The use of multiple antennas at both ends of a wireless communication link theoretically allows for an increase in capacity which is linear with the minimum number of antenna elements at transmitter and receiver. This theoretical result has driven researchers in both industry and academia to focus their efforts in the study and deployment of the so-called Multiple-Input Multiple-Output (MIMO) systems in the recent past years. As a result, modern wireless standards such as the 3GPP Long Term Evolution (LTE) or the IEEE standard 802.16e (commonly referred to as WiMAX) already included support for MIMO techniques since their early definition. The improvement of multi-antenna techniques and receivers will be one of the keys to achieve the ambitious peak data rates of 1 Gigabit per second that emerging wireless standards, such as the 3GPP LTE-Advanced, are targeting.
In order to fully utilize the potential of the wireless MIMO channel, advanced signal processing at the receiver end is required. Since the optimum maximum likelihood detection of the information bits is usually too complex when both MIMO transmission and channel coding are combined, the research is focused on the study of iterative structures trying to approach the performance of the optimum receiver while keeping a manageable complexity. The iterative receiver structures can be separated into two big categories: the heuristic methods and the formal optimization methods.
In heuristic methods, such as the turbo-principle, information is iteratively passed between the different blocks of the receiver, such as channel estimator, detector and channel decoder. The kind of information that these blocks should exchange and how they should make use of it is not analytically justified. On the other hand, formal optimization methods, such as for instance Bayesian inference methods, provide a framework for the whole optimization of the receiver according to a design principle. Examples of these methods are the use of Factor Graphs or Variational Bayesian inference based on Kullback-Leibler divergence minimization.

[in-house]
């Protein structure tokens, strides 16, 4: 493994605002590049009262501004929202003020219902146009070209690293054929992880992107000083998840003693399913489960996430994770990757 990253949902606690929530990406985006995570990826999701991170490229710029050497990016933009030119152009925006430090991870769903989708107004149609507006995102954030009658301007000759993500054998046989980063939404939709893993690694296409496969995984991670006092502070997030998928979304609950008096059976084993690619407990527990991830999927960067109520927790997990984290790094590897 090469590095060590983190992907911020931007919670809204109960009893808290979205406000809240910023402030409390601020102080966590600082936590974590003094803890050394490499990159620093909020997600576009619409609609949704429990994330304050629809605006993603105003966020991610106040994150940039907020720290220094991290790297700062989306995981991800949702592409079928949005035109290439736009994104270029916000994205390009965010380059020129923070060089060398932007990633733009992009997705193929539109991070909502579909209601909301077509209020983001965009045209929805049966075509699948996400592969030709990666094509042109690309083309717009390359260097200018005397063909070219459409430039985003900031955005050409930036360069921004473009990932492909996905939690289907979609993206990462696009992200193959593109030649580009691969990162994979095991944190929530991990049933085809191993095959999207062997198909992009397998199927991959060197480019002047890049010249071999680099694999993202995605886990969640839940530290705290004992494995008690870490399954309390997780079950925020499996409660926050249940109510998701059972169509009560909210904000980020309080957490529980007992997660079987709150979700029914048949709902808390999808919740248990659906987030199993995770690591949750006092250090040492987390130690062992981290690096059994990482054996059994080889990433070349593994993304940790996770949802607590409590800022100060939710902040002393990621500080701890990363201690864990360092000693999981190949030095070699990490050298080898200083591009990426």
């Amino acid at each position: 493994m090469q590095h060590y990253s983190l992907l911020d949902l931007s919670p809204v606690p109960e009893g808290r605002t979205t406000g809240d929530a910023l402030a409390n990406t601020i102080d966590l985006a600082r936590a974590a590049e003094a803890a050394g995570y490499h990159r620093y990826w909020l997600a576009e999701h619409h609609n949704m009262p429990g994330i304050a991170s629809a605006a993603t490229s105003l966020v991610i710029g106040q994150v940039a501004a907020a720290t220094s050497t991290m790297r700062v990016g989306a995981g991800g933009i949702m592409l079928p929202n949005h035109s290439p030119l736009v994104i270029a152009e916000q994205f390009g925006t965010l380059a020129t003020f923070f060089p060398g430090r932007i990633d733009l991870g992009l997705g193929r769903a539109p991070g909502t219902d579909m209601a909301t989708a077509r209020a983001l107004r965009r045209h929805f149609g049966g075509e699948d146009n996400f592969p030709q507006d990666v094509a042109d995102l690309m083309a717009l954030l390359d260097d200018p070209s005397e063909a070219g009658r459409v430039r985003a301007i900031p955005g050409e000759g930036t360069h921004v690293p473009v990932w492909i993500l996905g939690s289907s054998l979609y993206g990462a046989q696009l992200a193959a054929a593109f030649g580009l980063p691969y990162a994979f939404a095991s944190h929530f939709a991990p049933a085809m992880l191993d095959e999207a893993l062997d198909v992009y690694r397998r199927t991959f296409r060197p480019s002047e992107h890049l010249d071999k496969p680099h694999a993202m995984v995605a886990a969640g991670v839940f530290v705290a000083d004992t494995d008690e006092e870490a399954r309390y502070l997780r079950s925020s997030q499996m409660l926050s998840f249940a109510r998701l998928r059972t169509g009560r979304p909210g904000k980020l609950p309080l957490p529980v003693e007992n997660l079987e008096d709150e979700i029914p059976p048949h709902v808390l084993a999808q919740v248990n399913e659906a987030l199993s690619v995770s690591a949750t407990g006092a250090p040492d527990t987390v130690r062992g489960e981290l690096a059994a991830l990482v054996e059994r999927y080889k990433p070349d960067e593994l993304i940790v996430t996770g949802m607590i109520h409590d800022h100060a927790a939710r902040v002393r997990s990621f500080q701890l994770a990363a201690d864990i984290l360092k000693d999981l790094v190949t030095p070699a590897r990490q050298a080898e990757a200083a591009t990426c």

This project aims at theoretically investigating these techniques while keeping in mind the practical constraints present in a real system, such as limited processing power at the receiver or limited system information. The potential benefits of iterative processing in practical systems such as 3GPP LTE or LTE-Advanced are evaluated, and the interaction and integration with higher layer features, such as H-ARQ or fast Link-Adaptation, are studied. Furthermore, optimization of the receiver in interference-limited scenarios, which are typical of cellular networks, is also considered.
|Effective start/end date||19/05/2010 → 01/12/2011|
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